In this study, a software application for elementary school-age children was specifically developed with the aim of improving the operational efficiency of working memory. Short-term effects of the programme could not be proven and only the visuo-spatial Corsi block span exhibited a training effect over a period of three months.
Authors: Claudia Maehler, Christina Joerns, & Kirsten Schuchardt
Source: Maehler, C.; Joerns, C.; Schuchardt, K. (2019). Training working memory of children with and without dyslexia. Children, 6(47), doi: 10.3390/children6030047
A software application for elementary school-age children was specifically developed for this study, with the aim of improving the operational efficiency of working memory. The phonological loop, the visuo-spatial sketchpad, and the central executive were trained in 18 sessions over a period of 6 weeks. The trained test group was composed of Grade 3 students, of which 43 were and 27 were not affected by dyslexia. The untrained control group comprised 41 Grade 6 students with dyslexia and 28 without dyslexia. Short-term effects of the programme could not be proven and only the visuo-spatial Corsi block span exhibited a training effect over a period of three months.
Three subsystems of working memory and tasks with which they can be measured
The present study evaluates the long-term effects of a training programme. The short-term effects immediately following training sessions have already been reported. The findings substantiate performance improvements in the visuo-spatial sketchpad and central executive subsystems for the group of typically-developing third-grade students, and only in the central executive for the children with dyslexia.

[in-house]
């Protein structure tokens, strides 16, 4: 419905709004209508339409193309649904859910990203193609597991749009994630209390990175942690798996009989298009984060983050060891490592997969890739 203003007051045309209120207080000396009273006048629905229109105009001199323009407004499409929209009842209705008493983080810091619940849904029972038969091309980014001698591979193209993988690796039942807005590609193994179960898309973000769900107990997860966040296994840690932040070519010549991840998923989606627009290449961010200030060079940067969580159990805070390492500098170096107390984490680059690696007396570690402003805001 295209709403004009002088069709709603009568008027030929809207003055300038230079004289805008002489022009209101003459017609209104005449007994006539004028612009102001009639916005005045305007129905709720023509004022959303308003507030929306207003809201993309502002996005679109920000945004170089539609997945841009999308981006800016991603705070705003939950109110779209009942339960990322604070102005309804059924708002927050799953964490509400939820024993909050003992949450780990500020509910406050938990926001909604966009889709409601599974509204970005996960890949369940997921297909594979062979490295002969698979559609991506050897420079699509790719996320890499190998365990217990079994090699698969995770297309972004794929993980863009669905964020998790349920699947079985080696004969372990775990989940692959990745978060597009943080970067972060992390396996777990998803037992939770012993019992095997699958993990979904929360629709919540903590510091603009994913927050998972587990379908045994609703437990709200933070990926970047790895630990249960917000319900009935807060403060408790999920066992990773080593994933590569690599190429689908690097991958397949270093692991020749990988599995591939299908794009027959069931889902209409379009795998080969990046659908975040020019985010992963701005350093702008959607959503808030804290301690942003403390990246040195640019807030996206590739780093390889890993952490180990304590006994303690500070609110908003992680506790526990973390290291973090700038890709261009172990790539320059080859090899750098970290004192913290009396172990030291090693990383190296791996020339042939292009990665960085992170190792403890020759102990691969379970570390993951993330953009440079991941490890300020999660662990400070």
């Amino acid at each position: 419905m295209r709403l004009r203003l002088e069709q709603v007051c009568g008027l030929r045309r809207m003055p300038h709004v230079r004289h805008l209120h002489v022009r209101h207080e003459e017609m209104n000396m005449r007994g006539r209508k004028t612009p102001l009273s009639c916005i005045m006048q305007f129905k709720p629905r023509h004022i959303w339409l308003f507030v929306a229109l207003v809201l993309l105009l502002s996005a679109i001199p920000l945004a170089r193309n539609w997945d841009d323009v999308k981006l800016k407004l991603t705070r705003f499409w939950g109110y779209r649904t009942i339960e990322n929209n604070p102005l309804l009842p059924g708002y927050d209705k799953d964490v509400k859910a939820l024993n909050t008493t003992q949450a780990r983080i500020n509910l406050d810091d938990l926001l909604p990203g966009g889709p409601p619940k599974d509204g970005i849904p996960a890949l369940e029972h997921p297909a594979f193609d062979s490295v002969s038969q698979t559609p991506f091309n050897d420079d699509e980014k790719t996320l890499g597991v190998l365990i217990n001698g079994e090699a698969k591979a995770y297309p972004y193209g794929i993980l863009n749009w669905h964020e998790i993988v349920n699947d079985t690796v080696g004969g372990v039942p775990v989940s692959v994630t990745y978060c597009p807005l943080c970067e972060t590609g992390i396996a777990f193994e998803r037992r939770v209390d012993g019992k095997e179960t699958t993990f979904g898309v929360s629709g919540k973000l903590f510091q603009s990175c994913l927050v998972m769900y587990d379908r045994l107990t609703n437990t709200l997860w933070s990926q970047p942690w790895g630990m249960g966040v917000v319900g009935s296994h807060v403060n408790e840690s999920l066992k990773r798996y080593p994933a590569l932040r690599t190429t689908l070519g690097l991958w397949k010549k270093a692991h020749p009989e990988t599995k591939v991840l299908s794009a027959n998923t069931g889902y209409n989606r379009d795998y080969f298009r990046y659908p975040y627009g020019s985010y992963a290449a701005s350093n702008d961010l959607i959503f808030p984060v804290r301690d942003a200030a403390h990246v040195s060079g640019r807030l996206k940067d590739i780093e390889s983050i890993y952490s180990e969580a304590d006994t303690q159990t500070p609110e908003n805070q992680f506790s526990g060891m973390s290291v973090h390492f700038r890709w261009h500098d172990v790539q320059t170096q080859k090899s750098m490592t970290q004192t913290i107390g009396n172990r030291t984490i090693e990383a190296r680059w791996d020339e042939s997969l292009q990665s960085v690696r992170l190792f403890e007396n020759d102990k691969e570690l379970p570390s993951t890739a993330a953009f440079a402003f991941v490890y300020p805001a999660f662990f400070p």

Participants in the study were 139 Grade 3 students from both rural and urban areas. They were assigned to four groups according to whether they had dyslexia and whether they participated in training. The groups were dyslexia trained (n = 43), dyslexia untrained (n = 41), control group trained (n = 27), and control group untrained (n = 28). All children were examined within a pre-test, post-test, and follow-up design, while school performance, intelligence, and working memory capacity were assessed at pre-test and working memory performance was tested at follow-up.
A computer game training-method named AGENT 8-1-0 comprised of 18 training sessions. Five working memory tasks were assigned in each session: two games for improving the phonological loop’s capacity, one game for the visuo-spatial sketchpad, and two games for stimulation of the central executive.